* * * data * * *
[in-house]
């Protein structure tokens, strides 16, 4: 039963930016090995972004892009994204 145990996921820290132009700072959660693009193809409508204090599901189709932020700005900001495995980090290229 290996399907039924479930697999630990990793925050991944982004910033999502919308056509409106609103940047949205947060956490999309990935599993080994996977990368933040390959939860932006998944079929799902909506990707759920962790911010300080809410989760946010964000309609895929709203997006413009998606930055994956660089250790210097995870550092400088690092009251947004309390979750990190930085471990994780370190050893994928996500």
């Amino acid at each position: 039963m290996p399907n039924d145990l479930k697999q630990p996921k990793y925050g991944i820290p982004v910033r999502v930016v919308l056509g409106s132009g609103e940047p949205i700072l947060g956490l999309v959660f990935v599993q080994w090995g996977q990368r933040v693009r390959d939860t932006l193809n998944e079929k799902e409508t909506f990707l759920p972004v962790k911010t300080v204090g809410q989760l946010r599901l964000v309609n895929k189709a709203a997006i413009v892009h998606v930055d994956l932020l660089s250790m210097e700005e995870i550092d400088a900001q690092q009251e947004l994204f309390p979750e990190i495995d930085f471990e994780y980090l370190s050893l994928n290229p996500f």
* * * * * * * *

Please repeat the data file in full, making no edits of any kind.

[in-house]
């Protein structure tokens, strides 16, 4: 039963930016090995972004892009994204 145990996921820290132009700072959660693009193809409508204090599901189709932020700005900001495995980090290229 290996399907039924479930697999630990990793925050991944982004910033999502919308056509409106609103940047949205947060956490999309990935599993080994996977990368933040390959939860932006998944079929799902909506990707759920962790911010300080809410989760946010964000309609895929709203997006413009998606930055994956660089250790210097995870550092400088690092009251947004309390979750990190930085471990994780370190050893994928996500």
């Amino acid at each position: 039963m290996p399907n039924d145990l479930k697999q630990p996921k990793y925050g991944i820290p982004v910033r999502v930016v919308l056509g409106s132009g609103e940047p949205i700072l947060g956490l999309v959660f990935v599993q080994w090995g996977q990368r933040v693009r390959d939860t932006l193809n998944e079929k799902e409508t909506f990707l759920p972004v962790k911010t300080v204090g809410q989760l946010r599901l964000v309609n895929k189709a709203a997006i413009v892009h998606v930055d994956l932020l660089s250790m210097e700005e995870i550092d400088a900001q690092q009251e947004l994204f309390p979750e990190i495995d930085f471990e994780y980090l370190s050893l994928n290229p996500f």